Do pigs like people? Not such a silly question, really! Researchers Paul Hemsworth in Australia and Harold Gonyou in North America, but also others in the behavioural field like Temple Grandin who specialises in moving pigs, have spent a lot of their lives studying stockperson-pig interrelationships.
Hemsworth especially shows great ingenuity in trying to measure this scientifically and it`s effect on pig performance. He has quantified how ‘pleasant’ treatment (gentle manner, soothing voice, slow approach) contrasts with ‘adverse’ handling (noisy, rapid approach, abrupt movements, use of sticks or electric goads – now rightly banned in some countries) and how these affect performance of both growing pigs and breeding females. Sadly, not enough of this useful measurement work seems to have yet found its way into the textbooks.
What does poor pig empathy cost?
In growers, the fall-off in daily gain seems to be around 8%, an acceptable average from many trials, as far as I can see. The stress hormones being raised by as much as 30% in some trials.
Where breeding gilts are concerned, the conception rate can be as much as 50% lower between the two, with corticosteroids up by 40%.
The ‘Approach Test’
Intriguingly some of Hemsworth’s measurements are made from how long it takes for a pig to approach a stockperson standing still in a pen with whom they are familiar, or conversely are fearful of, or again, who is just new to them.
The range varies from twice as long to 14 times, with some fearful groups not approaching at all. The difference in response seems to be particularly important in a one-on-one situation such as around service time (note the 50% lower conception rate figure).
And the financial cost?
On the assumption that the extra time put into not rushing things and taking the necessary effort to get the pigs sufficiently familiar with you – and even get to ‘like’ you – then labour cost could rise by 3%.However, the benefit of one person responsible for shipping a modest 1,000 finishers/ year achieving 8% faster throughput, and each of the 50 sows he supervises producing an extra half a piglet per man, this will overtop this extra cost of the extra familiarisation time and trouble sevenfold.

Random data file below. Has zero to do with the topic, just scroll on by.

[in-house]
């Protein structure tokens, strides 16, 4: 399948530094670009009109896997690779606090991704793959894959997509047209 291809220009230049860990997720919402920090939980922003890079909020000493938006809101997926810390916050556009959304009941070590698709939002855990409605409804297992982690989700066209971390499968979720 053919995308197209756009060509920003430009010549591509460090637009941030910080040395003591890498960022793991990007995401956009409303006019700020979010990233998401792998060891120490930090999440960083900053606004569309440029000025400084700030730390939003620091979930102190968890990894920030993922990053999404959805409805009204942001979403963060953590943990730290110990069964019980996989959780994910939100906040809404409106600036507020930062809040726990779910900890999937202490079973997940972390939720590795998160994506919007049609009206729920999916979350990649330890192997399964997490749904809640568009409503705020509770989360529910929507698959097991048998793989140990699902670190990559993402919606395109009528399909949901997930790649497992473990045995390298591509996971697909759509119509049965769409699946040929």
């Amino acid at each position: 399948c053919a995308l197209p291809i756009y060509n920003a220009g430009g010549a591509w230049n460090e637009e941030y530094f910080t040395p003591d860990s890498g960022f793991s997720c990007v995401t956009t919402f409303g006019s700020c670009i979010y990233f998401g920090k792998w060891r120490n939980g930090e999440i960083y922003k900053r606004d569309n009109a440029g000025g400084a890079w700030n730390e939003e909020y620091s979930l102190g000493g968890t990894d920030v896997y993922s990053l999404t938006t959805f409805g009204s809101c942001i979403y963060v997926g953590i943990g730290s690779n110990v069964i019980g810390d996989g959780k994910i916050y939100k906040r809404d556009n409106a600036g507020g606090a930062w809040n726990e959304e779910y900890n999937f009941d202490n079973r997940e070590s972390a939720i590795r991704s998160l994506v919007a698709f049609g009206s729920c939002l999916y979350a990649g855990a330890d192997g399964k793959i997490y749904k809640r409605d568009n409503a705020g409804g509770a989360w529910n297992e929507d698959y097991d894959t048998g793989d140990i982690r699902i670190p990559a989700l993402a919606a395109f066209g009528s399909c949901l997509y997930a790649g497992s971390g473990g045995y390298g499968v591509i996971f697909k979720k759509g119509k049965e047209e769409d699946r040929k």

That is surely why this type of work should be in all the pig textbooks.
And don’t let us forget the less stressed stockpeople too – from owner down to the ‘go-fer’.
The effects of human behaviour on the pig
The following seem to be the main points emerging from the behavioural work so far:
1. Human behaviour does seem to have a significant effect on the productivity of both growers and breeding stock. Most of you will say: “I know that!” Yes, most people are sympathetic and caring around farrowing and after, being aware of the trauma involved. However, I notice in my travels that the problem appears at the equally critical service stage where the routineness of getting the female bred – usually by AI, and the often heavy workload at this time makes for hurried and unsympathetic handling, “Oh, for goodness sake, get a move on!” etc.
2. The rise in ANS and NES stressors (see my earlier articles) just at the very time the female starts to ovulate, accepts insemination and needs to fully implant the results – all involving delicate hormonal balances which the stressors can interrupt, means that the stockperson needs to handle them especially quietly, soothingly and gently at these times (pats, strokes, tone of voice, gentle movement among them, allowing the pigs to sniff them regularly) all these are likely to improve productivity.
3. Hemsworth, 2002, said: “Stockpeople should regularly monitor the level of fear in their animals by individual responses to the ‘approach test’. In situations where the level of fear is high or rising, the attendant should re-assess his/her behaviour when near to the pigs.”
Does playing music help?
Probably. I’m all in favour of anything which encourages the pig to become familiar with its surroundings and background sounds could help?
However – a caution! In 2009, I toured some piggeries where the stockpeople played loud rock music to growers, I presume for their own benefit in their large barns, rather than for the pigs! The animals were more than usually excitable, nervous and scampered away from me in a rush, some even slamming into the back wall as I passed by the pens, showing much more disturbance than usual. I remonstrated with the owner who was with me, and noticed on my next visit a year later that the pigs then present were far more placid – loud music having been banned.
Pigs like dogs, are sentient beings. But very ‘aware’ animals (of what is going on around them) rather than ‘intelligent’ as so many people think they are. They prefer to be kept busy. As with dogs, they like to use their noses - in the pigs’ case by pushing and uncovering (turning over) things. So give them something to push around.
A length of plastic guttering - no sharp edges - or downpipe seems to occupy them longest, but even with this distraction they do get bored with it, so vary the objects monthly. But please, no suspended chains! These slap other pigs in the face and increase restlessness, so I’ve noticed from many hours just watching. PP